It all started with the Bandidos Motorcycle Club from Texas opening a chapter in Costa Rica in 2004. These days, there are the Gitanos, Coyotes and other two-wheeled syndicates whose members show a predilection for tattoos, facial hair, leather jackets, Black Sabbath, and high-performance spark plugs.
Should residents of Costa Rica be worried about this propagation?
For all the reported criminality associated with motorcycle riding clubs, biker gangs in Costa Rica are nothing like the Mara Salvatrucha (MS-13) or the Mexican drug cartels that have been trying to get a foothold here. International biker gangs such as the Hells Angels have been associated with criminal activity, but people seem to forget that these are large societies; as such, crime is bound to surface at some point. Is there not corruption and crime found among large subsets of society such as government workers and law enforcement?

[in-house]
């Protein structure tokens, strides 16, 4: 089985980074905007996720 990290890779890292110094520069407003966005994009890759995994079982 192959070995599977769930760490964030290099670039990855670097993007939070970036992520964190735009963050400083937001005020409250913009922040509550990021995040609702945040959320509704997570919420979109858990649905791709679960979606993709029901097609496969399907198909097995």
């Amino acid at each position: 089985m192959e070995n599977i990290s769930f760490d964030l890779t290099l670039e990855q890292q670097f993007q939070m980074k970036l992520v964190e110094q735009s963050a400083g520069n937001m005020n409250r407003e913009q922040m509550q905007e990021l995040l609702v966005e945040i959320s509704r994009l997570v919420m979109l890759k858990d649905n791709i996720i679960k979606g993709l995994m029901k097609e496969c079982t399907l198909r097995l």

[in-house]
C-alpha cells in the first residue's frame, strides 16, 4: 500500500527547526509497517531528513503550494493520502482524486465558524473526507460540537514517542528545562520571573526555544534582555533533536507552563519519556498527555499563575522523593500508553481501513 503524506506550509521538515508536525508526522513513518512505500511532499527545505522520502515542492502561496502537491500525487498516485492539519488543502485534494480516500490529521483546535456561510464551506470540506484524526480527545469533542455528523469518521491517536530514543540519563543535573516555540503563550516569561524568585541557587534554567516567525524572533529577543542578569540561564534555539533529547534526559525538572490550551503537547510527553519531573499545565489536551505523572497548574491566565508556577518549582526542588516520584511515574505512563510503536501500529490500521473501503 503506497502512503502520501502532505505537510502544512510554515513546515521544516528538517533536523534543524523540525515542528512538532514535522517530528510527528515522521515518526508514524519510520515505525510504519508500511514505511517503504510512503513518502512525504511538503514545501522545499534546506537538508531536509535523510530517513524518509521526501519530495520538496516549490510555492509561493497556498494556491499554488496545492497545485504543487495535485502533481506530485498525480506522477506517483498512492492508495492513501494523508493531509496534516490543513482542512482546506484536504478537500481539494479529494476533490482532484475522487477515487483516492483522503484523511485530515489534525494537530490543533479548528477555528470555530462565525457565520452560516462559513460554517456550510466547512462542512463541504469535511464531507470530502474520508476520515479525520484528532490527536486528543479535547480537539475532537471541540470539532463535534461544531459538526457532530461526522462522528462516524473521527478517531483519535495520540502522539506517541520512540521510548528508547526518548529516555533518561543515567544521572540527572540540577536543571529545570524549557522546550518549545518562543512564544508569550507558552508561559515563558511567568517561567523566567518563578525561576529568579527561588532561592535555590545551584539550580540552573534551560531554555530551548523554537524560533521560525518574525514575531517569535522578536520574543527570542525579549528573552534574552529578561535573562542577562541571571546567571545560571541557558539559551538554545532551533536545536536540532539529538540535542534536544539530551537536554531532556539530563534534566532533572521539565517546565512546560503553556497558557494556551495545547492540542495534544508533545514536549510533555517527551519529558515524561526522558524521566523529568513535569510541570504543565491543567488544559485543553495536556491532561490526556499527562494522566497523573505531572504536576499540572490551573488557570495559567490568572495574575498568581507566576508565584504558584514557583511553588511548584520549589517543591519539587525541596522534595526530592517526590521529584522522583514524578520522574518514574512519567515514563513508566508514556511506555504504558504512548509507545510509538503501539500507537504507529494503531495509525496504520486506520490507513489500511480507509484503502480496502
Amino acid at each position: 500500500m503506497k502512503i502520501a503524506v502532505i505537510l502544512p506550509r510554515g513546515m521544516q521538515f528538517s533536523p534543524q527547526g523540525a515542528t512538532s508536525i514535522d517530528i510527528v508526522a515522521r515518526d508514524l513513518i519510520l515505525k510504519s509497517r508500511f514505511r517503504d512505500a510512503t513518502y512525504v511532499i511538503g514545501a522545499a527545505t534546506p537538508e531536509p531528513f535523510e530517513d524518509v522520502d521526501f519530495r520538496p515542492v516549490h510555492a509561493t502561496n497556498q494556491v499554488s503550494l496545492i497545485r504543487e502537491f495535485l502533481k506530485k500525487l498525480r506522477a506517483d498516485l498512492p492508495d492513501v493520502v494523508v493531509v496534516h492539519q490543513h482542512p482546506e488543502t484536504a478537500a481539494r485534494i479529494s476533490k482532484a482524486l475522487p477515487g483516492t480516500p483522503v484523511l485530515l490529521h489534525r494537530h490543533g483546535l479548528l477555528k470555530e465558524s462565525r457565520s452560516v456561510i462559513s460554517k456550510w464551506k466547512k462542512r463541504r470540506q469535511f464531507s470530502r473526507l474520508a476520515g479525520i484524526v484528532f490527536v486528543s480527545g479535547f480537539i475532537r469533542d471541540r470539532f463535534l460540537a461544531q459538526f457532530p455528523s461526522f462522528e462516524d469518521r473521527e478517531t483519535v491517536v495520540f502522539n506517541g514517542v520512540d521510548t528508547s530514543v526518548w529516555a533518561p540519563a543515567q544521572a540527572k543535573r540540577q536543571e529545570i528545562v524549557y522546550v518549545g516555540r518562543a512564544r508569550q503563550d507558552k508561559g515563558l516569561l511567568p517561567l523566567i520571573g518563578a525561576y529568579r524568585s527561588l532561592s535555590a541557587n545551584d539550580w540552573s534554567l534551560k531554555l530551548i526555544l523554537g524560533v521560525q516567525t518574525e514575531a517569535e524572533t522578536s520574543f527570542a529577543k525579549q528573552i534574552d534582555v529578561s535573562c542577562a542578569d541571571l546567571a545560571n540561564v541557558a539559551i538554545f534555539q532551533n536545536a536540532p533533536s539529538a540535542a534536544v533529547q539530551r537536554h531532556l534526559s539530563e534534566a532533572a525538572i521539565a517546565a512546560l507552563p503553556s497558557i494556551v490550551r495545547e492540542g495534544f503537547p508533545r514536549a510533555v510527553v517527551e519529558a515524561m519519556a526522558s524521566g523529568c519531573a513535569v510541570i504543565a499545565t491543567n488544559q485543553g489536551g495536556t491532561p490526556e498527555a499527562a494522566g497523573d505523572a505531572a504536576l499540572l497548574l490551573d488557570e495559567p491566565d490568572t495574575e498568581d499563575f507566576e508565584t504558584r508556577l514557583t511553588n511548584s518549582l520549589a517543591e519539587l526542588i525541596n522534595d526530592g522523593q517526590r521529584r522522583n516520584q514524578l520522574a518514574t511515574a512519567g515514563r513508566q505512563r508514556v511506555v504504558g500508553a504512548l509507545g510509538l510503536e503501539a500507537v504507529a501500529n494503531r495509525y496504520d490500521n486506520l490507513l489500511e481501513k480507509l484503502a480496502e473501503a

What is interesting about the adoption of the style, attitude and customs of motorcycle club members in Costa Rica is that, in a certain sense, there is little affinity to draw from. The roots of the Hells Angels and the Bandidos can be traced to military war veterans from the United States. Costa Rica does not even have an army, but self-respecting Tico Bandidos know about the late Don Chambers, a Vietnam war veteran who sought to bring the battlefield doctrine of the United States Marine Corps into the motorcycle riding lifestyle.
Motorcycle clubs in Costa Rica are largely recreational. The gorgeous landscape of the country and her challenging topography make a great combination for motorcycle trips in the company of friends. Tropical riding clubs in Costa Rica do not always adhere to U.S. convention: Not all members ride Harley Davidson; many can be seen riding Asian motorcycles. This could be considered heresy in other parts of the world, but then again this is a country where there are riding clubs named Bikers Zero Stress. The same goes with leather jackets and accessories: Vinyl is often used as a replacement.
Camaraderie is an important aspect of the biker gang lifestyle that Tico motorcycle clubs have easily adopted. This can be seen at the Whiskey Bar in Santa Ana, where expat and local bikers often meet to enjoy tales of the road, the widest selection of whiskey in Central America, and ice-cold beer.
Article by Costa Rica Star